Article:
A friend from San Francisco once pointed out that people in large metropolitan areas tend to measure distance by using units of time. In other words, even though San Francisco is only ever ten miles from Oakland, its actual distance varies, based on factors like traffic congestion. Therefore, Oakland is much closer to San Francisco at night, when traffic is sparse, and becomes farther away in the morning, when millions are en route.

Goodland’s chapbook achieves a similar effect: it transposes space and time, and in doing so, makes from Gloss a potentially infinite text. How complex or simple, how long or short the experience, depends entirely on the reader.

Sunday, June 19, 2011

Collection by Megan Kaminski (Dusie, 2011)

Surfing Goodreads the other morning, I ran across the following description of Megan Kaminski’s Collection: “Suburban terror poems that explore what happens when narrated identity becomes unbearable.” Like many poets, I love a good existential dilemma, so this initial description—whether considered or haphazard, accurate or misleading—served as more than mere description. It was the first line of the book.
Having now read the chapbook in its entirety, I must play devil’s advocate and ask: do I really believe that Collection is a work rife with anxiety over its unbearable narrated identity? The short answer is no. If I’m being honest, I must admit to something quite different: that I read Collection as an inquiry into the urban pastoral, one that rejects the idle tourism of the flaneur in favor of a mode that retools the idea of the urban particular.

Many of the poems in Kaminski’s Collection consist of two stanzas: to one side are a series of one- and two-word lines which form a small column, and on the other side are larger text blocks comprised of longer lines. Although the small pillar of text may be read as a continuous line that descends down the page, I saw it as a discrete, free-standing list of short phrases and objects. Consider the following passage, with its juxtaposition of the vertical and the horizontal orientations.

carryall                  Yellow jackets announce our surrender to the
slick zero               city’s daydream afternoons almond-cookies
abilify tree            ducks in the park banks rove the river pockets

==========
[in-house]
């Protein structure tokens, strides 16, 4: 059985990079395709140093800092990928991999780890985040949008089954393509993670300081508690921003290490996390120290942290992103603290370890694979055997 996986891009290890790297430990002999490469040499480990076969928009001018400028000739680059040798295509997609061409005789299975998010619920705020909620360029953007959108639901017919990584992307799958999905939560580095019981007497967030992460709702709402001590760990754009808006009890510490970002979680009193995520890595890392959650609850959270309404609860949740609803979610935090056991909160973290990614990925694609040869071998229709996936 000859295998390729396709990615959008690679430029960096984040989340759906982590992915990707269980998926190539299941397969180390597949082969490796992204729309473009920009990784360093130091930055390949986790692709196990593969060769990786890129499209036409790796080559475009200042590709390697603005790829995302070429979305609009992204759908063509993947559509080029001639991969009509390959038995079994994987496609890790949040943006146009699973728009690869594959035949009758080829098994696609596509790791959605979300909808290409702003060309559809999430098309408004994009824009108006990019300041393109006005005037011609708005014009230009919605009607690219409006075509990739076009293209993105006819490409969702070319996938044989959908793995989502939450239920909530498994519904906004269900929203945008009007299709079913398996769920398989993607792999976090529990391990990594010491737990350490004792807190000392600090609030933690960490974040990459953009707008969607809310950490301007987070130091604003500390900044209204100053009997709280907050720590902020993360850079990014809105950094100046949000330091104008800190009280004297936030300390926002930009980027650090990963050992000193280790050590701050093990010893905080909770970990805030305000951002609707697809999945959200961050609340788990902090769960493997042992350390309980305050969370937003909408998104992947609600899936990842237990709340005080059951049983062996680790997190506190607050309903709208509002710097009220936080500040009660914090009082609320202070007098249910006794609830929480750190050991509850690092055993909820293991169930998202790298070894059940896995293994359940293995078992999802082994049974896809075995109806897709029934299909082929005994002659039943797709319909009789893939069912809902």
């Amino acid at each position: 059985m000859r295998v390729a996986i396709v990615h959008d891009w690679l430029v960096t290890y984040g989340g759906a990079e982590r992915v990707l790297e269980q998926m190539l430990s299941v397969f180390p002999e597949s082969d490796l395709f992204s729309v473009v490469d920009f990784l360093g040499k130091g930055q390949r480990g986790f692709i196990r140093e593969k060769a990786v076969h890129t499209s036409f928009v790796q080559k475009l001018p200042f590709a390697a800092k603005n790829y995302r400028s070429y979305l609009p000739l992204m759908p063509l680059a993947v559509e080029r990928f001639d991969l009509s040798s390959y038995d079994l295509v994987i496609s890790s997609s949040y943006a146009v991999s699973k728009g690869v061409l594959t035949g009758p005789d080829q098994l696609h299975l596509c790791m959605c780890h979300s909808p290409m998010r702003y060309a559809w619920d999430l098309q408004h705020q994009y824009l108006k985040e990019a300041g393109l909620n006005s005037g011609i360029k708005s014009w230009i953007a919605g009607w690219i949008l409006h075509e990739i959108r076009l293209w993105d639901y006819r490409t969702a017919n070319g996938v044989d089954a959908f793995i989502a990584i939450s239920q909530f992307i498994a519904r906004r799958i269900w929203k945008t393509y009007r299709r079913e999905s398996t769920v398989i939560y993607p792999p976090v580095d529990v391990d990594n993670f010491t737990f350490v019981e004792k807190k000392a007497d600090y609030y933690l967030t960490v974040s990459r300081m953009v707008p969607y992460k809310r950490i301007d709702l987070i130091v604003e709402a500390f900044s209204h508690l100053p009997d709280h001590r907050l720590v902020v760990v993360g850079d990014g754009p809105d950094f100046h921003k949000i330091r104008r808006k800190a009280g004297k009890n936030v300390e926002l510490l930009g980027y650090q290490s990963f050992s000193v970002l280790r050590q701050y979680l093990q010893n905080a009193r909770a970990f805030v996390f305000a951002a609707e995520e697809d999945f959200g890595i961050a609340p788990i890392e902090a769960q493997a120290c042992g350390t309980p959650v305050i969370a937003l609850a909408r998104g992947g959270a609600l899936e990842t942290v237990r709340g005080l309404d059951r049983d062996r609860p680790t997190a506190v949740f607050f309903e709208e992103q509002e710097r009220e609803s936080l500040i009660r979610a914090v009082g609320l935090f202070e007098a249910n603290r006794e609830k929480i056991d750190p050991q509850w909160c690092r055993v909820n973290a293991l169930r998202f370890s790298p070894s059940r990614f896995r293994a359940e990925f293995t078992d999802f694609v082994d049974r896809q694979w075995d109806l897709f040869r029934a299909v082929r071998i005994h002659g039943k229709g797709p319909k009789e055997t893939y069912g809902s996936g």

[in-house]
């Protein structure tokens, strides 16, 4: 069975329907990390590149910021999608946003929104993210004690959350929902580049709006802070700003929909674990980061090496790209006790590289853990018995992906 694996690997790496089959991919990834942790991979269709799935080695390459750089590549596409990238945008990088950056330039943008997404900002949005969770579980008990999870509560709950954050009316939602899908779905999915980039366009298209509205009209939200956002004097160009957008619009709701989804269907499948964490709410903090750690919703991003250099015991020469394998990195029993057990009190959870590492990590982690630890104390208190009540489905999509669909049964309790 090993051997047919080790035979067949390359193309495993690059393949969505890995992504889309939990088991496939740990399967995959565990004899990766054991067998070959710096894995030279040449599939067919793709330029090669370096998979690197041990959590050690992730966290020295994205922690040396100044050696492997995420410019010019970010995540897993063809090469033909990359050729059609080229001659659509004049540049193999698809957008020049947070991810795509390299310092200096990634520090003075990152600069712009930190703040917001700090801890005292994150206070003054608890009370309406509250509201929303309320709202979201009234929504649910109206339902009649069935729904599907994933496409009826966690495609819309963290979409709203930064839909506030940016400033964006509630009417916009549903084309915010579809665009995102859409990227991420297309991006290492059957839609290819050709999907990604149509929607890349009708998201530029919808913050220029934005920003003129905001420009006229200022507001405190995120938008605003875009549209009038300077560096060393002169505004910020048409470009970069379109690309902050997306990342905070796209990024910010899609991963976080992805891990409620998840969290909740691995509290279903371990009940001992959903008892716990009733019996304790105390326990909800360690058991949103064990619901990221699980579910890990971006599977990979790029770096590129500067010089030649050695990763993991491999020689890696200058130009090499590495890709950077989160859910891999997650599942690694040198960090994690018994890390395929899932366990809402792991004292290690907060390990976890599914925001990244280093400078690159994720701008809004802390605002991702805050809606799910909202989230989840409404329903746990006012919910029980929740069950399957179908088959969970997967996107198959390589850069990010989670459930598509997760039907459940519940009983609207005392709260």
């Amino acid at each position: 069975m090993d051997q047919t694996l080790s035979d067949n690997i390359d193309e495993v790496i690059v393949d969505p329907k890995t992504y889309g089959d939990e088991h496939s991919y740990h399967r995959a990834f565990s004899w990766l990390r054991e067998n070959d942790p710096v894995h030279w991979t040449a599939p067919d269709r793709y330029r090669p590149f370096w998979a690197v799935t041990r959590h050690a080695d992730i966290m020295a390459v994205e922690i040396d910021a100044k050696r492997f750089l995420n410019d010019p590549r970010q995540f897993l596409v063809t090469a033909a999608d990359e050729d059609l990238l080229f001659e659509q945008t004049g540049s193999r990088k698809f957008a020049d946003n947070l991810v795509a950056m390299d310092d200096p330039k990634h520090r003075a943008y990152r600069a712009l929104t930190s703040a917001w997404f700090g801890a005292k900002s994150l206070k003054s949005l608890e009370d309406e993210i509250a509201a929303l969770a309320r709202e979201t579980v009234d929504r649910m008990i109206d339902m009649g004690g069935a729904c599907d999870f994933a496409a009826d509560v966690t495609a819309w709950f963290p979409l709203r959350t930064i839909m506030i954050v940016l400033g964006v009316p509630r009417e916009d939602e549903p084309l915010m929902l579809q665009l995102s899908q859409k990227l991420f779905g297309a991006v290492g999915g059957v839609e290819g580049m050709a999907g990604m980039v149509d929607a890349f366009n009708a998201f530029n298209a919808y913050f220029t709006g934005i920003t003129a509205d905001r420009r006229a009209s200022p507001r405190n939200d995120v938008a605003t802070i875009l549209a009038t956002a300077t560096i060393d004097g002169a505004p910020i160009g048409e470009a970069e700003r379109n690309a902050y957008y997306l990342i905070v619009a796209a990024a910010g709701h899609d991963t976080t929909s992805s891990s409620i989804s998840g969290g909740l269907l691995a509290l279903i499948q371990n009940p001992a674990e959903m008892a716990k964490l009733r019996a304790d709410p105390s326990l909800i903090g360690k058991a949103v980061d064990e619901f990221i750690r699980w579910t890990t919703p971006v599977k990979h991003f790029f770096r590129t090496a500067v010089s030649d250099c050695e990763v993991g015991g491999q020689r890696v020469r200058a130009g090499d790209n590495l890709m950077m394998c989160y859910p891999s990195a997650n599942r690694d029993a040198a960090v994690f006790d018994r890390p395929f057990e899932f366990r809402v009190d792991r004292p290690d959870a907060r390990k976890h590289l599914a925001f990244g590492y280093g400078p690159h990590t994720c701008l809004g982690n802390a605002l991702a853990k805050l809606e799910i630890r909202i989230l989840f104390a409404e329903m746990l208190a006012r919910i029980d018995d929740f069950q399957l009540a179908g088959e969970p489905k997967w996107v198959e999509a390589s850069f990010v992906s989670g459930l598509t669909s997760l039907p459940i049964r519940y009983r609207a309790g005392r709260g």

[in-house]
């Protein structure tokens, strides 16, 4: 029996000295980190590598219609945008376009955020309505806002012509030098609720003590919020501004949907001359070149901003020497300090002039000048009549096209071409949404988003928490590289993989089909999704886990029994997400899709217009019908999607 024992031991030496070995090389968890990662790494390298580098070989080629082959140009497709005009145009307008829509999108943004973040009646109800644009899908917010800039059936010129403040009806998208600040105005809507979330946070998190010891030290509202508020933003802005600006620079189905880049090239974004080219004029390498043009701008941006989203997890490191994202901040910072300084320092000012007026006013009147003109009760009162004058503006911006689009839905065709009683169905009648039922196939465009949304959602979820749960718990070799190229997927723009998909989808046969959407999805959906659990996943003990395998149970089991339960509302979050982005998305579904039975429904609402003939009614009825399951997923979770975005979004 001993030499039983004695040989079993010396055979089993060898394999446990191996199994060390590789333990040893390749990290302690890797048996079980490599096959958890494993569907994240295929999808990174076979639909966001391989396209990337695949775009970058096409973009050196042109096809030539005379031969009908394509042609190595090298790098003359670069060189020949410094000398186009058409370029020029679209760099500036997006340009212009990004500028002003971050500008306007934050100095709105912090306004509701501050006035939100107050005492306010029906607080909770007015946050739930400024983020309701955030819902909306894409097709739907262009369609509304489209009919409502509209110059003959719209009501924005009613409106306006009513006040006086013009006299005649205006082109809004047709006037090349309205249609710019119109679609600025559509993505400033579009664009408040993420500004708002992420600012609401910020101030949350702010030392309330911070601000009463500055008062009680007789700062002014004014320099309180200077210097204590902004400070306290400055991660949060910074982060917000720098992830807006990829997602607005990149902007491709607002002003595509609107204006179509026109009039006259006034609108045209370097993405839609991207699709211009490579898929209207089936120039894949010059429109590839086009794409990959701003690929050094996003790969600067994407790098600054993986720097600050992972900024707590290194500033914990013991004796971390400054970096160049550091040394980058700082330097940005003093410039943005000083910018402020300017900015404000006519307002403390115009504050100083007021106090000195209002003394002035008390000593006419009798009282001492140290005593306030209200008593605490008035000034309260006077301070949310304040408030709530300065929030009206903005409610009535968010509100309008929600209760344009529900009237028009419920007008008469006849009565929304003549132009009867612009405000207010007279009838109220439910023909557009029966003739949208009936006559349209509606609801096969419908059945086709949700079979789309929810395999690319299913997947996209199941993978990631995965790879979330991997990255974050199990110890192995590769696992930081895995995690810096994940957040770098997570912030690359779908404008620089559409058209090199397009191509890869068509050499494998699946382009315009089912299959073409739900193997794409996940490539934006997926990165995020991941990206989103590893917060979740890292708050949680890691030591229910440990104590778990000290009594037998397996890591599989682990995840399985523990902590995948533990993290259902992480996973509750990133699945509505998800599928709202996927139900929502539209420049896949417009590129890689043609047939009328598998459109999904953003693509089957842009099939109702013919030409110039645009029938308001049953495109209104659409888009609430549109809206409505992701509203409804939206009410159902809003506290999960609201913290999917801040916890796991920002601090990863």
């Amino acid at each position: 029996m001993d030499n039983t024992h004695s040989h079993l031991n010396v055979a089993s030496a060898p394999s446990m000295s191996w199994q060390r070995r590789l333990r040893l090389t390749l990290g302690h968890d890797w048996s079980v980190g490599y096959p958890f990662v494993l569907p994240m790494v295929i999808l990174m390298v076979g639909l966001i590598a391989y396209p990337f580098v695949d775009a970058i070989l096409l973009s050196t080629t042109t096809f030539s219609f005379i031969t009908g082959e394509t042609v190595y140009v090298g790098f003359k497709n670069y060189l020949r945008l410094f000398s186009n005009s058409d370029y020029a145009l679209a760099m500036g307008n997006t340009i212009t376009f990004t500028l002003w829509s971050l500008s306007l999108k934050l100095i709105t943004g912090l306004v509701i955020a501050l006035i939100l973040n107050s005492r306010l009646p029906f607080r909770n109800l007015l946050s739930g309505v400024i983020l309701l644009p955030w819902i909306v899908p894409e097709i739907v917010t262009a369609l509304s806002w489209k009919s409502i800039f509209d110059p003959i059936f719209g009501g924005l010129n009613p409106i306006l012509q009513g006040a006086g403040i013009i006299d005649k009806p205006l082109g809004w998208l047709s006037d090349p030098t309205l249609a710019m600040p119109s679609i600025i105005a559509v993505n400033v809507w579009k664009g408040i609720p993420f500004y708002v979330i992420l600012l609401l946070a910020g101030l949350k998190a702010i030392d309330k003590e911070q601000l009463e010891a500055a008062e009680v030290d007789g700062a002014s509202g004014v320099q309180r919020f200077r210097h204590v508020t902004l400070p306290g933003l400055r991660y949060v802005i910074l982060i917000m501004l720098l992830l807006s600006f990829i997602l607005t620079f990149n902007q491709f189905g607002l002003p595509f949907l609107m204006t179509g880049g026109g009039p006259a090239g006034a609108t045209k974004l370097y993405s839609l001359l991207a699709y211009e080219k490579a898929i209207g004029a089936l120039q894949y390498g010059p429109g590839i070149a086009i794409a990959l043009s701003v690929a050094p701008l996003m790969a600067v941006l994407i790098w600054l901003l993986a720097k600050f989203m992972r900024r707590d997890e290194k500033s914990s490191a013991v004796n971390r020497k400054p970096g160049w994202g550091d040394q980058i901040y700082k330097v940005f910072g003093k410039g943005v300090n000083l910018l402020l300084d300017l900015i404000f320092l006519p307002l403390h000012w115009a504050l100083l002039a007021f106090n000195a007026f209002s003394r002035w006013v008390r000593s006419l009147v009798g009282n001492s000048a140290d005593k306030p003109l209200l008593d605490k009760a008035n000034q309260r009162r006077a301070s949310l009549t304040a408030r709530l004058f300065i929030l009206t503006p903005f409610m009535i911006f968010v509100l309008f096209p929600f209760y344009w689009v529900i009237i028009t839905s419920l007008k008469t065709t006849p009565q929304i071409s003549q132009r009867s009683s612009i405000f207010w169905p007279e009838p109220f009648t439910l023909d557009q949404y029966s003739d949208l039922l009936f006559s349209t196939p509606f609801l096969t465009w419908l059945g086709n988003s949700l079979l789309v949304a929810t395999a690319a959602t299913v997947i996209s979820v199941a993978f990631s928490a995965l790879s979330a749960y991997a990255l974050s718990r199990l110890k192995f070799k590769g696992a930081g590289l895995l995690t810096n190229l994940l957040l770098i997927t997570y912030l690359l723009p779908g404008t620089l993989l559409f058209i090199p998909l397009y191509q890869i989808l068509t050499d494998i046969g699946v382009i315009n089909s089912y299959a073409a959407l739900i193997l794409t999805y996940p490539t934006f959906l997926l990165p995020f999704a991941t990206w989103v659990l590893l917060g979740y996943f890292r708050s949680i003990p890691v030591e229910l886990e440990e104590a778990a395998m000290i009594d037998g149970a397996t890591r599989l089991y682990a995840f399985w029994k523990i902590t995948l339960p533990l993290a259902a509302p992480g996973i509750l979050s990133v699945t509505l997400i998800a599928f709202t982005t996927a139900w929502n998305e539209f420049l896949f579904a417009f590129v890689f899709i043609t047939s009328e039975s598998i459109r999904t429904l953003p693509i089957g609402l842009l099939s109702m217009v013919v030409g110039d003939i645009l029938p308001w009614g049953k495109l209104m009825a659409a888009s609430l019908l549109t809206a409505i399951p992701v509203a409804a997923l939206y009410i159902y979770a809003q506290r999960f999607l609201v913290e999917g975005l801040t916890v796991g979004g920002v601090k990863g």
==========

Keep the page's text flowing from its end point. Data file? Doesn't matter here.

ducks squawk      empty palms flowering purple-blue we planted
spend late             watched shoots spring imagined
hours sun              deeper roots stirring subterranean insects
bent corner           we do not discriminate between the living and
store spent            the dead hold my handbag it’s almost time

When presented with a page that has two bodies of text—one larger and one smaller—there’s a tendency to devote one’s attention to the larger stanza at the expense of the more diminutive one. Read as a list, the tiny lines of the left-hand stanza might be viewed as little more than gloss, a caption to the action taking place in the larger, more phrase-based text body. But the longer I read Collection, the more convinced I became that these tiny lines, so deceptive in size, actually played a central role in the book.
If indeed there are “no ideas but in things,” then Kaminski challenges this received wisdom by selecting objects that are resolute in their thing-ness—not simple desktop shortcuts to big ideas or movie screens upon which human judgments are projected, but metaphors for how one is dreamt by the city when the telescope is turned backwards. In short, the urban particulars of Kaminski’s city are not porous props, awaiting authorial intervention, but autonomous objects that populate the visual field.
These objects also serve to anchor the action of the longer sequences, slowing the pace of the book. All too often, urban poetry becomes caught in the city’s slipstream and seeks to mimic its frenetic pace. The effect is one of extreme transience, where the montage moves at such a clip that the particulars disappear altogether. The poems of Collection, on the other hand, exhibit presence, are less hurried, are more deliberate, are perhaps more real for being grounded in this way. This forced slowdown allows Collection the audacity to declare that “this afternoon is for wasting,” if by wasting we mean paying attention to those things we’re taught to ignore, the innate syntax of the city.